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USB memory sticks pose new dangers

USB memory sticks pose new dangers
USB memory sticks pose new dangers 

By Jaikumar Vijayan
September 25, 2006 

The ability to use tiny USB memory sticks to download and walk away with 
relatively large amounts of data has already made the ubiquitous devices 
a potent security threat in corporate environments. Now, the emergence 
of USB flash drives that can store and automatically run applications 
straight off the device could soon make the drives even more of a 
security headache.

Demonstrating the potential danger, Hak.5, a security-related podcast, 
earlier this month showed how a USB memory stick can -- in just a few 
seconds -- be turned into a device capable of automatically installing 
back doors, retrieving passwords or grabbing software product codes.

Hak.5's "hacking framework" is called USB SwitchBlade and gives hackers 
a way to automate different payloads running on a USB flash drive, said 
Darren Kitchen, the Williamsburg, Va.-based co-host of Hak.5.

SwitchBlade takes advantage of a relatively new technology from Redwood 
City Calif.-based U3 LLC that allows software and applications to be 
executed directly from USB drives. U3's technology is designed to 
increase mobility by letting users store their personal desktops -- 
including their programs, passwords, user preferences and other data -- 
on a memory stick and then run it on any computer without worrying about 
whether those applications are installed on that system.

Unlike traditional USB flash drives, U3 memory sticks are 
self-activating and can auto-run applications when inserted into a 
system. They're part of an emerging set of "smart" flash drives becoming 
available from vendors such as Migo Software Inc. and Route 1 Inc.

But the same functions that allow for such mobility also give hackers 
another way to break into systems, said John Pescatore, an analyst at 
Gartner Inc. in Stamford, Conn. "Most people think of these things as 
storage sticks. But U3 is a little computer on a thumb drive" that could 
be dangerous in the wrong hands, he said.

Hak.5 has developed code that can replace parts of the original content 
on a U3 flash drive with a payload for "instantly" retrieving Windows 
password hashes when a memory stick is inserted into a computer, Kitchen 
said. Also available within the Hak.5 community are payloads that in 
seconds can retrieve AOL Instant Messenger and MSN passwords, browser 
histories and software products keys. Payloads can also be used to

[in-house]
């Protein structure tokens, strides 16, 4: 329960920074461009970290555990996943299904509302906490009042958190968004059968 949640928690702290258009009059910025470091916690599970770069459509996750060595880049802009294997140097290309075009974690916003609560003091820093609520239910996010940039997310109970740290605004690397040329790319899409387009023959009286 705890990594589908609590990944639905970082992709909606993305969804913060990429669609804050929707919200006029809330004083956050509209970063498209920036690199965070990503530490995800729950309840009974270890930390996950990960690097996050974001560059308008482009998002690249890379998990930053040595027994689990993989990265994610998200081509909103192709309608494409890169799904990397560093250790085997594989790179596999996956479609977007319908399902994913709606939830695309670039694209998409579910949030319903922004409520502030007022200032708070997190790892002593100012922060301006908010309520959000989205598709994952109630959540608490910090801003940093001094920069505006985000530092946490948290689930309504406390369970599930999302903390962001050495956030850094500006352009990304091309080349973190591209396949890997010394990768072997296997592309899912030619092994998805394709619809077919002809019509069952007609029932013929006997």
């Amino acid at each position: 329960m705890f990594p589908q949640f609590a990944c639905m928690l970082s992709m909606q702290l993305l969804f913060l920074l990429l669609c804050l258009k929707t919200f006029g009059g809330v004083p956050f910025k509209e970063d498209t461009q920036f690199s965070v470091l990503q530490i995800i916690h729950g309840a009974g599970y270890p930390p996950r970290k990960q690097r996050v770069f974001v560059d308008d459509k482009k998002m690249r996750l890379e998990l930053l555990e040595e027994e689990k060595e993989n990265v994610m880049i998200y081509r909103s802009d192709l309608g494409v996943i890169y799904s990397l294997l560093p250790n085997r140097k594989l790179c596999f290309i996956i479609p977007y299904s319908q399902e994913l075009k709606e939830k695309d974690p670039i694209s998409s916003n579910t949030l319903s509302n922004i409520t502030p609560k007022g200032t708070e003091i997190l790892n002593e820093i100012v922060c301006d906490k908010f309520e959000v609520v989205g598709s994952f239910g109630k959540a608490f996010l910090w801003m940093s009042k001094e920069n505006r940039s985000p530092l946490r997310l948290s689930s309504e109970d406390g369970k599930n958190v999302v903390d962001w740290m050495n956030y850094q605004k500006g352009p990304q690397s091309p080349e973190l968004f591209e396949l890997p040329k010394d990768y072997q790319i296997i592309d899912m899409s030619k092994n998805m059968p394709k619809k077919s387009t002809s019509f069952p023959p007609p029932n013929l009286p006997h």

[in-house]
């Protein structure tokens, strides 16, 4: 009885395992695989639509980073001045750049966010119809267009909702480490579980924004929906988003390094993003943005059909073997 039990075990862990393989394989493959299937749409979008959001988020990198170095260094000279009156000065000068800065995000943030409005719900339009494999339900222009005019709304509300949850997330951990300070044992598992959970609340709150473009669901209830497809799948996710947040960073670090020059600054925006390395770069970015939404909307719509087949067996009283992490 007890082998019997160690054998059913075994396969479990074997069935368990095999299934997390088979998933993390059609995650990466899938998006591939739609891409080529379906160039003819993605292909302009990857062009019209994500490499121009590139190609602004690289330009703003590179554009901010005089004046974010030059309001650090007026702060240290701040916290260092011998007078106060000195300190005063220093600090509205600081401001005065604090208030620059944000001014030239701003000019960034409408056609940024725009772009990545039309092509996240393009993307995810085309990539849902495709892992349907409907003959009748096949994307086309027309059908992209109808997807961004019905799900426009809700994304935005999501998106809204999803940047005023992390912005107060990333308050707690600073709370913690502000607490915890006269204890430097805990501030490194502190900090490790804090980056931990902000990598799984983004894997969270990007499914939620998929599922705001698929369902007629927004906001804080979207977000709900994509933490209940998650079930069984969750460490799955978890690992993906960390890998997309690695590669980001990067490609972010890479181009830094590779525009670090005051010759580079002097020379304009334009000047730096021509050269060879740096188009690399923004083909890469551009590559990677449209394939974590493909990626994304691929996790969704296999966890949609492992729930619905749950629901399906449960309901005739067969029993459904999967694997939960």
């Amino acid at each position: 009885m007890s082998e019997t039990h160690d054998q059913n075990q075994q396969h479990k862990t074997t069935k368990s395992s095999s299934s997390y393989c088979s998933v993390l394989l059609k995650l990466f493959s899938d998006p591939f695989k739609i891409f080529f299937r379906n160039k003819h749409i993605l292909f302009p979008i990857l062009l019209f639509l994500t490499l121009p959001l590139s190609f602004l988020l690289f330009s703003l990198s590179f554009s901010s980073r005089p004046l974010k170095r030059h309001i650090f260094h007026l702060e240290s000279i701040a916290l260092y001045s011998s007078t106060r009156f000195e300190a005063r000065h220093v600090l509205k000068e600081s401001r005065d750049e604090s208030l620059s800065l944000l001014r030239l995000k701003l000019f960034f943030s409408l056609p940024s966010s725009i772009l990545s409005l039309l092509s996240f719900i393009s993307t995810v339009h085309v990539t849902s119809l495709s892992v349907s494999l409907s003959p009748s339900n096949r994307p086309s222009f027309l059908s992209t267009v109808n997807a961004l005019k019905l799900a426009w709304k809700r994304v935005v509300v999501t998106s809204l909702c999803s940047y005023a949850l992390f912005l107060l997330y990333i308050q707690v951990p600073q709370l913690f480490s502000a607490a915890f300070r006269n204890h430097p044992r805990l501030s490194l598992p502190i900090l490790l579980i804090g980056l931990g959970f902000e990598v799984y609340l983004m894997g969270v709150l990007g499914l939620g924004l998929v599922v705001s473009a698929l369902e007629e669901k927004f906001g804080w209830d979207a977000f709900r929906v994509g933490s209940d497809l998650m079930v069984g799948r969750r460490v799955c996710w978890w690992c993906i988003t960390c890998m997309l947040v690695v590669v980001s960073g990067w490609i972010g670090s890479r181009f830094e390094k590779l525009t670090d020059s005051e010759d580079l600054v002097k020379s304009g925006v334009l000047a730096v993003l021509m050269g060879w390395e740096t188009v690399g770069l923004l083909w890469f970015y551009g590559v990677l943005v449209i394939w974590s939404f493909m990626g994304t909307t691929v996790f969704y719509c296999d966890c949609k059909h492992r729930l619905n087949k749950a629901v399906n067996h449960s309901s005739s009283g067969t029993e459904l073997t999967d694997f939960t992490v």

install back doors and Trojan horse programs on computers.

None of the hacker tools used in SwitchBlade are new. And security 
analysts have for some time now been warning that USB-connected devices 
such as flash drives and iPods can be used to sneak viruses and other 
malware into corporate environments,

But the fact that such tools can now be run automatically on a 
self-activating flash drive makes them far more accessible and easier to 
exploit, said Ken Westin, a security analyst at Centennial Software Ltd. 
a Swindon, England-based IT asset management company. "The combination 
is creating a perfect storm," he said.

The Hak.5 demonstration again highlights the need for companies to adopt 
holistic policies for managing USB ports, Pescatore said. "There is a 
growing awareness of this problem and a desire to do more port control," 
he said. The focus, however, should not just be on preventing data leaks 
but should also address other potential threats, he said.

The availability of such exploits also highlights the need for companies 
to disable the Windows AutoRun feature and limit administrative 
privileges on end-user systems. Kitchen said. One mitigating factor is 
that physical access to a computer is still required for someone to 
carry out an attack using USB drive, he said.

There are several options available to enterprises for securing USB 
ports on users' systems, said Jonathan Singer, an analyst at Yankee 
Group Research Inc. in Boston. Companies, for instance, can choose to 
disable USB ports through group policy management -- either on their own 
or through third-party vendor tools, he said. But that doesn't allow for 
a great deal of "granularity by system or by user," he said.  Several 
tools are also available from vendors such as Centennial, SecureWave SA 
and SafeBoot NV, that let companies apply very granular and specific 
port control rules, he said.

Companies also need to pay attention to educating users about the 
potential security risks posed by USB flash drives he said.

"If you have sensitive data, you might want to institute some sort of 
USB control -- especially if you are in a regulated industry," Singer 
said. "You can have a user walk away with a whole bunch of information, 
or someone's PCs could get owned by a USB device they picked up in a 
parking lot," he said.

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